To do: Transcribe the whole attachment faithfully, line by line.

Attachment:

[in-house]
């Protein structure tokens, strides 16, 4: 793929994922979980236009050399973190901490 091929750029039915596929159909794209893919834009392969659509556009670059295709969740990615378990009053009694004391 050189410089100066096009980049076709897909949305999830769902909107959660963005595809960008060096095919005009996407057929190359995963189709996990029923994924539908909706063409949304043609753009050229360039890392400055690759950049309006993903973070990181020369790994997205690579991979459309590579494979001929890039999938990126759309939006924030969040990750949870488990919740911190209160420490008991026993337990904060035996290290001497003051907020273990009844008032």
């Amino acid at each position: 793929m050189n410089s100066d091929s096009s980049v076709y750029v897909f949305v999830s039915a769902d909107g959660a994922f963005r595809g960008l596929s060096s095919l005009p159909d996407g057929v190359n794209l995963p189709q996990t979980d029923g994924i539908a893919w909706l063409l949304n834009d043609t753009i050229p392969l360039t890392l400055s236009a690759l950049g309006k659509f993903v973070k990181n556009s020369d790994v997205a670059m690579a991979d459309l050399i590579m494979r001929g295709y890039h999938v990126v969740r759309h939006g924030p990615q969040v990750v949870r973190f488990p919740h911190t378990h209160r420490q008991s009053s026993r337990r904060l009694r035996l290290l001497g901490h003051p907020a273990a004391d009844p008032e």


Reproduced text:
[in-house]
């Protein structure tokens, strides 16, 4: 793929994922979980236009050399973190901490 091929750029039915596929159909794209893919834009392969659509556009670059295709969740990615378990009053009694004391 050189410089100066096009980049076709897909949305999830769902909107959660963005595809960008060096095919005009996407057929190359995963189709996990029923994924539908909706063409949304043609753009050229360039890392400055690759950049309006993903973070990181020369790994997205690579991979459309590579494979001929890039999938990126759309939006924030969040990750949870488990919740911190209160420490008991026993337990904060035996290290001497003051907020273990009844008032």
């Amino acid at each position: 793929m050189n410089s100066d091929s096009s980049v076709y750029v897909f949305v999830s039915a769902d909107g959660a994922f963005r595809g960008l596929s060096s095919l005009p159909d996407g057929v190359n794209l995963p189709q996990t979980d029923g994924i539908a893919w909706l063409l949304n834009d043609t753009i050229p392969l360039t890392l400055s236009a690759l950049g309006k659509f993903v973070k990181n556009s020369d790994v997205a670059m690579a991979d459309l050399i590579m494979r001929g295709y890039h999938v990126v969740r759309h939006g924030p990615q969040v990750v949870r973190f488990p919740h911190t378990h209160r420490q008991s009053s026993r337990r904060l009694r035996l290290l001497g901490h003051p907020a273990a004391d009844p008032e």